I have to an extent, but it's so anecdotal. And especially now, my diet is pretty narrow; I tend to eat the same few things, none of which were prominent when the symptoms 1st began. The only things I am certain worsen the pain are Naproxen or any other NSAID, and foods with fairly "abrasive" fiber. For instance, Trader Joe's sells a gluten-free (labeled as such) granola, a variety of which contains some small seeds which seem to cause pain. But again, especially if you're talking days in between, it's pretty hard to establish a clear cause and effect relationship. I wish there were some purpose-made liquid nutrition I could try living on for a couple weeks to see what the effect would be, followed by adding items one by one.

I see you are also in Seattle. I wonder if you could comment on the GI docs I've seen here.

David

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I know how you feel about wanting to check out permanently. Don't give up yet! As daunting as a gluten-free diet was, I was willing to do anything to avoid the pain that came an hour or two after eating!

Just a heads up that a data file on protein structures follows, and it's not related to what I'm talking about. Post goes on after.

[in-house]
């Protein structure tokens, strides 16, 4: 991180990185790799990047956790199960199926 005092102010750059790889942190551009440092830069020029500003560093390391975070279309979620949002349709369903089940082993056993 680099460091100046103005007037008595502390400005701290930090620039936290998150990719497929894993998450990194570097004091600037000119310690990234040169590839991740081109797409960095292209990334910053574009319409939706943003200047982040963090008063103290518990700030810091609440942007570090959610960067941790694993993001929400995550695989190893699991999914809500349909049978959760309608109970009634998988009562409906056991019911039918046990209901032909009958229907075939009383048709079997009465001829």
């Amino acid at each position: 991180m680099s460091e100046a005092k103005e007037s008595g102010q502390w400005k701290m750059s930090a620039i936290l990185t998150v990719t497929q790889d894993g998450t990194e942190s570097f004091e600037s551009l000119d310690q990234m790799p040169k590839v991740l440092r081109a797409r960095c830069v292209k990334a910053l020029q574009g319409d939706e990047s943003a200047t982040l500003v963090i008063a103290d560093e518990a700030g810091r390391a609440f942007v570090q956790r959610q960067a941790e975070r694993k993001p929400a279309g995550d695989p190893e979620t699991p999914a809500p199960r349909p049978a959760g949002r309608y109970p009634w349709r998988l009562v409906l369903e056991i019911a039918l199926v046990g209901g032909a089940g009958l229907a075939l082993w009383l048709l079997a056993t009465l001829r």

I'm so sorry about your personal situation. Things are tough for you right now, but gluten-free just may be your answer to many issues.

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I didn't see any doctors about my illness. My boss, who's a pulmonologist, one day suggested wheat might be causing my problems. I spent a few hours googling, came up with gluten, and never looked back. I sent my PCP a note telling her what I had done, and how much better I felt, and she said "great! Keep doing that."

I think the IBS treatment center is probably pretty good, but they don't take insurance. The guy, at least used to, lead gluten intolerance meetings. You could go to one and ask questions (these are free).